I have a lot of feelings about May. On one hand, I loved it and wish I had known about it a lot sooner. It speaks to the little weirdo inside of me, the one that would have been terribly fascinated to see a dog’s suture burst open in the yard. On the other hand, I loved it, and there is a big difference in principle between the two. Both sentiments are governed by completely different schools of thought, the latter of which is driven by an emotion akin to an experienced reader finding pleasure in a good book. It’s deeper, less visceral, and allows me to reflect on the movie as a student of horror films.

Fascinating in its ability to turn the serial killer genre on its head, May struck me as an attempt to explore the idea of the feminine in the context of a typically male type of monster. May’s characteristics leave no question as to her femininity. Thin, pretty, and a talented seamstress, she embodies all kinds of classical female qualities, right down to her doll collection and slightly childish looking bedroom.

As evidenced by Halloween, male serial killers tend to be more visceral. When men start hacking and slashing, nobody asks questions; motives are secondary, almost as if it’s universally accepted that all men have the same innate capacity for violence and all they need is a little push, a bit of bad luck, mommy issues…

May at first appears to be more a product of her outside rejections than some internal dysfunction. Mike Myers (and many, many other male serial killers) tend to be arguably sociopathic from the get-go. May got a whole movie about her slow descent into monsterhood but Halloween couldn’t even spare Mike Myers an hour. Even the famous Mrs. Voorhees of Friday the 13th fame owed her mad murder streak to an external motive (as opposed to a natural love for hunting kids in the forest).  So what does it say about us that it feels more “real” for a woman to grow into her monsterhood?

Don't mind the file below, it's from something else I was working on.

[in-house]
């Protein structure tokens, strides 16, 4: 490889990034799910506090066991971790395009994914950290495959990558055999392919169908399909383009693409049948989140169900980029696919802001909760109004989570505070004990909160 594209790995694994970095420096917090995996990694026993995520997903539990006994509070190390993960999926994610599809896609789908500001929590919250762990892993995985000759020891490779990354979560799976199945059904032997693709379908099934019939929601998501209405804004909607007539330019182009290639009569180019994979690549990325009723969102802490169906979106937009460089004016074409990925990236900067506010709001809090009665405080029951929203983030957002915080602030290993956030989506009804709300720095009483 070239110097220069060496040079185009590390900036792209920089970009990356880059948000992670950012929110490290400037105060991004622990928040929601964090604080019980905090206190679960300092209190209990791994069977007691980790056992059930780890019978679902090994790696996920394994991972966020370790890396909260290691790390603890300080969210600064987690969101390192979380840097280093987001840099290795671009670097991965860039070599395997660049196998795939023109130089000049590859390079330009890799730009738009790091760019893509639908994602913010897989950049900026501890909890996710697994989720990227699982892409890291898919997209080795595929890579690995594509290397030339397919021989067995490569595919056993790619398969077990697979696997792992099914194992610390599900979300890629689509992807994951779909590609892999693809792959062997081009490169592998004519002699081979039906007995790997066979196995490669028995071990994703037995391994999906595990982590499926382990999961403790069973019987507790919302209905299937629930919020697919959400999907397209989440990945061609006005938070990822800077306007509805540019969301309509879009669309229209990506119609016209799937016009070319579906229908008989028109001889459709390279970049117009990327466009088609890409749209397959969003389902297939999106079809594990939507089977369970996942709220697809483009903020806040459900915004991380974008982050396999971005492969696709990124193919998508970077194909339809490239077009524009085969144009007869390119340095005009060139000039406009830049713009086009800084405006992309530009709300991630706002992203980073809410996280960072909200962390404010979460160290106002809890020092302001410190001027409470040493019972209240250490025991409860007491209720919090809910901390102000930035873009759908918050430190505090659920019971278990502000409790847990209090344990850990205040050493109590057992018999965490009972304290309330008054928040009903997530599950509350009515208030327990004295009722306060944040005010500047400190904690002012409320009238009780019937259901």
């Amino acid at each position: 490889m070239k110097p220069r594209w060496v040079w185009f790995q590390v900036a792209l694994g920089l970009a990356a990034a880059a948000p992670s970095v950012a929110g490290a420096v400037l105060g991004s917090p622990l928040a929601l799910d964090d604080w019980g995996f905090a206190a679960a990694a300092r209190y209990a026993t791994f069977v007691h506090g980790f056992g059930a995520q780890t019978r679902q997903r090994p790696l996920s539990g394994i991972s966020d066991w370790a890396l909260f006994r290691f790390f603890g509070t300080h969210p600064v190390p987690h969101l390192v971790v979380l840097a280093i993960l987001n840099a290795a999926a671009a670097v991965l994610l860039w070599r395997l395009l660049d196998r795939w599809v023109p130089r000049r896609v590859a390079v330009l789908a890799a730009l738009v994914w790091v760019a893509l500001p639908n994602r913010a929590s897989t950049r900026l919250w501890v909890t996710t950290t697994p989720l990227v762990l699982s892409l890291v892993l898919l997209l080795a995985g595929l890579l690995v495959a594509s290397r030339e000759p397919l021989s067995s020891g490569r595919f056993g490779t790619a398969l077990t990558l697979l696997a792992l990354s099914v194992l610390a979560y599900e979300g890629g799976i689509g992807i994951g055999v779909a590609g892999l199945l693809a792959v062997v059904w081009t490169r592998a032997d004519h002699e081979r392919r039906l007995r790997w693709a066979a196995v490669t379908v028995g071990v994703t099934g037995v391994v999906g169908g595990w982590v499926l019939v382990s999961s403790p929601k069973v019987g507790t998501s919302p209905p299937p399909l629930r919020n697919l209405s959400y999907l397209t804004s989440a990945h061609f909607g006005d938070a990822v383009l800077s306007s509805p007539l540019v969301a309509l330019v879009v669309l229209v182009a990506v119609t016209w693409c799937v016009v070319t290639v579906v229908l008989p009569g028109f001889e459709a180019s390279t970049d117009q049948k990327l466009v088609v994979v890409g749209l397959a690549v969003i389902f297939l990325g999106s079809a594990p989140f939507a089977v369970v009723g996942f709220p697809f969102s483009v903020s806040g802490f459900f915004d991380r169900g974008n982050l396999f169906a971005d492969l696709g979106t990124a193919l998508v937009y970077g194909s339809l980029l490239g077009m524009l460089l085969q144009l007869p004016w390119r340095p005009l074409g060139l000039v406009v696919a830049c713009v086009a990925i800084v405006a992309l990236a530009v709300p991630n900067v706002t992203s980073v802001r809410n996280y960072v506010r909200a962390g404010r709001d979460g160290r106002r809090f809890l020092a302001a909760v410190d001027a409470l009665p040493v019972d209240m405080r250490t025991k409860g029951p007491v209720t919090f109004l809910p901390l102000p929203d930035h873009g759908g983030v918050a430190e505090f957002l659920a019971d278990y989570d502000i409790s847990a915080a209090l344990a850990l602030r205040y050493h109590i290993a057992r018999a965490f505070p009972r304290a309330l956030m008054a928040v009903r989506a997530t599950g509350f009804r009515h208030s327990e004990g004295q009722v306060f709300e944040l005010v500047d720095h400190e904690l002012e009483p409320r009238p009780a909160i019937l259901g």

Generally speaking, May is actually pretty successful at being a functioning member of society: she’s good at her job, clean and physically attractive, and she is obviously capable and independent. There are no dark, dank cabins in the woods for May. In fact, as far as her social awkwardness is concerned I’ve met people who were far worse. If so, if she’s actually not all that bad as a person, doesn’t that mean that her propensity toward violence is just a natural little something that bubbles forth from people who are pushed too far? Is there just a thin, fragile line between being a functioning member of society and going full-on serial killer?

I guess it can be said that May’s main problem is in her inability to repel abjection. She allows her fascination to overcome her and it manifests in her as “weirdness”. What’s funny is that while abjection is said to exist in immorality, May herself is not necessarily a bad person, but like a perfectly good jar of mayonnaise left open in a fridge full of fish she came out seeming, tasting, and smelling a little… strange. I think the movie actually did a good job of showing its titular character’s internal dysfunction. May’s affinity for blood was a good example of this, as it didn’t seem to have direct grounding in any of her personal experiences. Her capacity for murder, or even her instinctive need to synechdochially reduce the people around her to the sum of their parts, can probably be put into context when thought of this way.

Admittedly, I expected May to become the victim either of something supernatural or otherwise. I guess I technically wasn’t wrong, since May is pretty much a victim of her circumstances. With everything else that happens in the movie, I’m actually just glad that she ends up making a friend.

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